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Race questions in Yale: Police called Black Students to sleep in their own dorm



Faith Chumo, a Yale student from Kenya, strives to dress well before she goes out, hoping to minimize insulting misperceptions due to her skin color. It does not always work.

One night last year, Chumo came home from a party with a friend and noticed that she had forgotten her magnetic card. As she waited for security, a white student approached the gate and Chumo's friend – who is black – walked up to the woman and asked if she could let her in.

"She turned and she ran," said Chumo. "There are all those psychological things that we have to move just to get through."

Chumo remembered Wednesday night's meeting, two days after a white graduate student in Yale had called the police on a black graduate student who had fallen asleep in a joint

Lolade Siyonbola published two videos of the Monday meeting on her Facebook Page, including a conversation with the white student who told her she called the police after she found her on a couch in Yale's Hall (1

9659006) After Siyonbola had been questioned for more than 15 minutes, she confirmed the police that she was a Yale student who lived in the building and then left. The police told her that the encounter lasted longer because her name was not spelled correctly in a student information database.

Chumo said she was not surprised by the incident. "The assumption is that if you're white and you're dressed neatly, you're a Yale student, and if you do not look that way, you're not," she said. "Colored people walk around the campus insecurity, and there are very obvious bigotry and campus prejudices."

Siyonbola did not respond immediately to emails and social media messages that demanded a comment. She expressed her gratitude on Tuesday on her Facebook page for "the love, kind words and prayers" she has received.

"The Black Yale community is incredible and cares about me," she wrote. "I know this incident is a drop in the bucket of trauma that black people have endured America since Day 1, and you all have stories."

The videos show how Siyonbola told the police that the woman who called her was suffering from a mental illness and had called. Www.mjfriendship.de/de/index.php?op…39&Itemid=32 The Police were a few months ago with a friend who had lost in a stairwell of the building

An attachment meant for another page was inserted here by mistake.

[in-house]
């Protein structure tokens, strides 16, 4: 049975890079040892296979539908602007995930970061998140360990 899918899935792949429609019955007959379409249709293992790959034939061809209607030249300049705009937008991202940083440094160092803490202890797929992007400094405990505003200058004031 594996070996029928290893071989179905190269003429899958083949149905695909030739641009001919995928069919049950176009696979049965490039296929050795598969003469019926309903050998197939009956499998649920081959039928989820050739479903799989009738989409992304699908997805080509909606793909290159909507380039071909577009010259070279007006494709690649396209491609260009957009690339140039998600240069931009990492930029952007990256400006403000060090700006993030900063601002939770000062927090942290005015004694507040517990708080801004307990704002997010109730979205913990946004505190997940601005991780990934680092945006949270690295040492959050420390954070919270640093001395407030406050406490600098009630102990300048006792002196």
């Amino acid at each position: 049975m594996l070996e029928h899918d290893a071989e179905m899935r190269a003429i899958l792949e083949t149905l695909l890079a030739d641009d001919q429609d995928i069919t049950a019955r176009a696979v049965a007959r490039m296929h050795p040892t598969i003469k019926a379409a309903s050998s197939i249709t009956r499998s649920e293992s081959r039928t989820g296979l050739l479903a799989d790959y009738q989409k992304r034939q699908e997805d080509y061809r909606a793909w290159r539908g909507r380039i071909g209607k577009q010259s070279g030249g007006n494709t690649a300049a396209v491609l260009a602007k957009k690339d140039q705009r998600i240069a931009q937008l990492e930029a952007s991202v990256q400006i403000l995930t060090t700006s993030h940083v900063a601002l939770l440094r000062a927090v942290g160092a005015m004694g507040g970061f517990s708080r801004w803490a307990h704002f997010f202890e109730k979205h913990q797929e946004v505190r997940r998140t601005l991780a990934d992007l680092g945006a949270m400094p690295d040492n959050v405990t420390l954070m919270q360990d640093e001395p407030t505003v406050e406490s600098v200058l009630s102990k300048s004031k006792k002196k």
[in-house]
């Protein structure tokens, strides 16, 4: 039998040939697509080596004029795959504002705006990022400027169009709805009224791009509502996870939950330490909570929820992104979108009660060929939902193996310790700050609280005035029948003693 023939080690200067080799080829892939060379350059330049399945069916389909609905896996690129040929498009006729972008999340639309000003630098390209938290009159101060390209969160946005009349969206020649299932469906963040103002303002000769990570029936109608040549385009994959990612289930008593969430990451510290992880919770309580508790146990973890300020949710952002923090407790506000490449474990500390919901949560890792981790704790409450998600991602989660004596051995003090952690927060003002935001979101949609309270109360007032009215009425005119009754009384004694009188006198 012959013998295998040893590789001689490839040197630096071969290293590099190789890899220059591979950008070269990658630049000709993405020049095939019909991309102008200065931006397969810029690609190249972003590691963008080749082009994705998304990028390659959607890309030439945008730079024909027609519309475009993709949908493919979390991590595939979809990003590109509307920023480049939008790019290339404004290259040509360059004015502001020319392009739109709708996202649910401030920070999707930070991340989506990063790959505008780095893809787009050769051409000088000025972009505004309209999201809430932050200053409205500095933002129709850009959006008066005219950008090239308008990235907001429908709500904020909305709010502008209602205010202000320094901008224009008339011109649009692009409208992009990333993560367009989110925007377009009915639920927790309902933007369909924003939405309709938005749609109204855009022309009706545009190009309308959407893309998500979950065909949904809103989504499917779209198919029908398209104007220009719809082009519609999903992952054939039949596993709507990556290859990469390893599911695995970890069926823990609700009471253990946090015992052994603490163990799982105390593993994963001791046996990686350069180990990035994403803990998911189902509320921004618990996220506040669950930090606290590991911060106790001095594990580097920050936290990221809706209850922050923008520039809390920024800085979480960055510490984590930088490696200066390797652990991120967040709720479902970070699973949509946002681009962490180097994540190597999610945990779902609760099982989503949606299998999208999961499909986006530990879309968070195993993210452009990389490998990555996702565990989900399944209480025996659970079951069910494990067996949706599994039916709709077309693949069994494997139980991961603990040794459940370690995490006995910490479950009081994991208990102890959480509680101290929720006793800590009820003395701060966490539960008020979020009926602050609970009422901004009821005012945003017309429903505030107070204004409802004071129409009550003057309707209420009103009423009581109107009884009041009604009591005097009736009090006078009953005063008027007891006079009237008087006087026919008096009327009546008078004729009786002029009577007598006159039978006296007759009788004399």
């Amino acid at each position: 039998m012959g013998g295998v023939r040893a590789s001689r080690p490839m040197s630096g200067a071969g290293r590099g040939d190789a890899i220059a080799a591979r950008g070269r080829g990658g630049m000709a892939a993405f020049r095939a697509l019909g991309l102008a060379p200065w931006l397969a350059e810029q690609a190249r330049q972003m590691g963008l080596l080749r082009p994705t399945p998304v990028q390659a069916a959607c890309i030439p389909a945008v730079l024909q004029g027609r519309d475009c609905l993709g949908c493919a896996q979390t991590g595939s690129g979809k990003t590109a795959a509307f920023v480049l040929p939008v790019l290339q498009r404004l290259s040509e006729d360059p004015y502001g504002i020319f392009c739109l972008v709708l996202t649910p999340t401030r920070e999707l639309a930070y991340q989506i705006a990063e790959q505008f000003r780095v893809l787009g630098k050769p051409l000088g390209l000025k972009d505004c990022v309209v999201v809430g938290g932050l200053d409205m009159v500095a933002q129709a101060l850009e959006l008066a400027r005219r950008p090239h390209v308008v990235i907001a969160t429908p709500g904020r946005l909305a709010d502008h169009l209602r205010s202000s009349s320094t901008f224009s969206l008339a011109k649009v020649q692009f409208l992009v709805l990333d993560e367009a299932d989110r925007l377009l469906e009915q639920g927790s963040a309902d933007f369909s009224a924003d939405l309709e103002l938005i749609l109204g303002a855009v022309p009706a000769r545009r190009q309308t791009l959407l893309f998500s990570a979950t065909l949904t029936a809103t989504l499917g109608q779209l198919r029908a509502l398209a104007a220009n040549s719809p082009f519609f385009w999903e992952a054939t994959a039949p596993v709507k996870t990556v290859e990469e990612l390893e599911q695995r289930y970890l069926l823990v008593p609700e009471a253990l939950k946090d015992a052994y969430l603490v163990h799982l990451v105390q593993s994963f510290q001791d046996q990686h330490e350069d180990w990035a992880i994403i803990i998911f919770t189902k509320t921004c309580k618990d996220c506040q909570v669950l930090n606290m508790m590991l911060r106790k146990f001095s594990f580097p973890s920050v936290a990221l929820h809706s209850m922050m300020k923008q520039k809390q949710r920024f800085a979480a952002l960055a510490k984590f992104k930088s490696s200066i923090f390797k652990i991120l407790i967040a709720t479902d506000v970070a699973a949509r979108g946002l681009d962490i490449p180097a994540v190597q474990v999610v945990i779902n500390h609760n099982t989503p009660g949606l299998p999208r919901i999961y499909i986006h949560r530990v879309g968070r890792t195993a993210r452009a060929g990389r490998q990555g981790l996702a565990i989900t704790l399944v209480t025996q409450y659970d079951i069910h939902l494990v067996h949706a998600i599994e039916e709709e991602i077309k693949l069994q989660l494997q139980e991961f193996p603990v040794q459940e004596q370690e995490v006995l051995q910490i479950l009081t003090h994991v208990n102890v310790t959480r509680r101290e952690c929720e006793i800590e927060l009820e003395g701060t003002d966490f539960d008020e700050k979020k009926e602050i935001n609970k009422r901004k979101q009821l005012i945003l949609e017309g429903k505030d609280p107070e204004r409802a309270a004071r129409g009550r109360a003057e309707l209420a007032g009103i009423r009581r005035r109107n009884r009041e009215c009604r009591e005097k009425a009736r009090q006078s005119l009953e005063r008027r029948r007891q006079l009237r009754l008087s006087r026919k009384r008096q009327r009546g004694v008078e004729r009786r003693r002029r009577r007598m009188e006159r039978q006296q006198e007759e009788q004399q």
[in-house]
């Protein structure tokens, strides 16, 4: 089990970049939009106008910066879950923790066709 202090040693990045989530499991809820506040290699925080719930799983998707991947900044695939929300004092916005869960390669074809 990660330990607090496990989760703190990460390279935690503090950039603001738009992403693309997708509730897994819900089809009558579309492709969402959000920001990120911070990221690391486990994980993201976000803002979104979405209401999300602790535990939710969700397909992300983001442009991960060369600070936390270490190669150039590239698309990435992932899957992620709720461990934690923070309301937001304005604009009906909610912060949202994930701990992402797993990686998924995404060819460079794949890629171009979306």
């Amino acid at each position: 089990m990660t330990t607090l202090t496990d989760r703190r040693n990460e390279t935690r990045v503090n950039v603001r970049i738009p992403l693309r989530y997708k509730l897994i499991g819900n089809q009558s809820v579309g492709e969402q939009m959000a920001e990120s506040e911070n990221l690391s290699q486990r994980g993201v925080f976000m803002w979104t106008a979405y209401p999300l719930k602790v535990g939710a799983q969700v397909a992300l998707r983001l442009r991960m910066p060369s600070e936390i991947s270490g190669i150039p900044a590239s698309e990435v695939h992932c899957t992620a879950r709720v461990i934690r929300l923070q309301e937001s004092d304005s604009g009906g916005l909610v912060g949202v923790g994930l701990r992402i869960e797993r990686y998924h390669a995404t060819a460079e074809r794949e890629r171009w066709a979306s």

Siyonbola, who showed the police that she had a key to her room and later presented her ID, accused the officials to harass her ] "I deserve to be here," she said in the video. "I paid lessons like any other, I will not justify my existence here, it's not even a conversation."

PhD student Raquel Silva had the same reaction. "Why did she have to justify her existence in an institution where she belongs?" She asked during an interview on Wednesday. Silva suggests that the encounter would have been different if a black woman had called police to a white woman. It's about people's decisions, "she said."

Junior Vivian Dang has seen this before. "As I read the news, I immediately thought," Really? Again? "" She said. "What will it take for people of color to live comfortably, drive into their cars, study in a library, walk on campus at night, feel safe and belong – I think there are still so many obstacles. "

Lynn Cooley, the Dean of Yale's Graduate School of Arts and Sciences, sent an e-mail to PhD students on Tuesday telling them that Siyonbola had every right to be in the building and expressed her concern over the Report Incident

"Incidents like those of last night remind us of the continued work needed to make Yale a truly inclusive place," she wrote. "I commit to step up our efforts to build a supportive community in which all graduate students achieve their intellectual goals and professional goals in a welcoming environment."

Dang said the problem goes far beyond Yale and said discussions about racial incidents – such as those on campus and the recent treatment of three black customers at a Starbucks in Philadelphia – are an important first step.

Chumo, the Kenyan student, said her experience of America was dramatically different from that in her native country. In Kenya, virtually everyone is black, but as a minority in Yale, prejudice was easy to spot. So she was not shocked by Siyonbola's treatment.

"I'm not surprised, I'm really not surprised, I do not think a color student is surprised," said Chumo. "When this happens, a video is shared and a story is made, but then it just happens again."

An Associated Press report is included in this story.


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